Employer information exchange

An agricultural employer must be informed when a pesticide is to be applied on his/her agricultural establishment by a commercial applicator. The agricultural employer is responsible for providing all WPS protections to his or her employees, including oral notification or posting, training, decontamination and emergency assistance. The commercial handler's employer must provide the agricultural employer with the following information:

  • Location and description of area to be treated.
  • Time and date of application.
  • Product name, EPA registration number, active ingredients and REI.
  • Whether both oral warnings and treated area posting are required on the product labeling.
  • Entry restrictions and other safety requirements for treated areas.

Operators of agricultural establishments must make sure that the commercial pesticide applicator and his or her employer are aware of all areas on the establishment where pesticides will be applied and where an REI may be in effect while the commercial handler is on the establishment, and of any restrictions on entering those areas.

Emergency assistance
When there is any possibility that any handler or worker has been poisoned or injured by pesticides, an employer must promptly make transportation available to an appropriate medical facility. Additionally, upon request, the employer must provide to the victim and medical personnel the following information:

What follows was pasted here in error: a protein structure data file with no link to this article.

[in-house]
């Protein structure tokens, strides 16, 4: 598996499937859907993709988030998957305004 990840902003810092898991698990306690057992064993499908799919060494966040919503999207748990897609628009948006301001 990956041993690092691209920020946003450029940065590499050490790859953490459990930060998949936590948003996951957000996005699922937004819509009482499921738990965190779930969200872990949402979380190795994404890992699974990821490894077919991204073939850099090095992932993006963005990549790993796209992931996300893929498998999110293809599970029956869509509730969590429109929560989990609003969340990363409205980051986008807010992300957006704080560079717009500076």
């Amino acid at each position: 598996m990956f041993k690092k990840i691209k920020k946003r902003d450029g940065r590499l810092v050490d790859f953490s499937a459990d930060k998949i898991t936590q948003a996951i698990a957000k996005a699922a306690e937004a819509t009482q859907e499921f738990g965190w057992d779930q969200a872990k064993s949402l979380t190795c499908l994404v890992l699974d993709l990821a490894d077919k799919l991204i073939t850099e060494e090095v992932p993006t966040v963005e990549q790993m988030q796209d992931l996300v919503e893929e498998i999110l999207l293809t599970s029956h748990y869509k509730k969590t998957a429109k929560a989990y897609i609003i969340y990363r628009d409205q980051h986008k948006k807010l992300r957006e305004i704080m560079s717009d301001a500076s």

• The product name, EPA registration number and active ingredients.
  • All first aid and medical information from the label.
  • A description of how the pesticide was used.
  • Information about the victim's exposure.

Worker employer's duties

Restrictions during application
In areas being treated with pesticides, allow entry only to appropriately trained and equipped handlers. Keep nursery workers at least 100 feet away from nursery areas being treated. Allow only handlers in greenhouses during pesticide application and until air concentration levels listed on the label are met or, if there is no such level, until the area has been fan-ventilated for at least two hours.

Restricted-entry intervals
As stated earlier, the REI is the time immediately after a pesticide application when entry into the treated area is limited. The interval is based on the most toxic active ingredient in the pesticide. The restricted-entry intervals should be listed on the label as follows:

  Signal word Restricted-entry interval
Toxicity category I Danger — Poison 48 hours
Toxicity category II Warning 24 hours
Toxicity category III Caution 12 hours

Other REIs may apply. Follow the REI on the label. During an REI, do not allow workers to enter a treated area or contact anything treated with the pesticide to which the REI applies.

Notice about applications
Employers must notify workers about pesticide applications on the establishment. In most cases, employers may choose between oral warnings or posted warning signs, but they must tell workers which warning method is in effect. For some pesticides, however, employers have to do both. Pesticides requiring both oral and posted warnings will state this on the label.

Posted warning signs must be:

  • At least 14 x 16 inches in size.
  • Posted 24 hours or less before application and during the REI, and removed before workers enter and within three days after the end of the REI.
  • Posted so they can be seen at all normal entrances to treated areas, including entrances from labor camps.

Oral warnings must be delivered in a manner understood by workers, using an interpreter if necessary. Oral warnings must contain the following information:

  • Location and description of the treated area.
  • The length of the REI.
  • Specific directions not to enter during the REI.

Handler employer's duties

Application restrictions and monitoring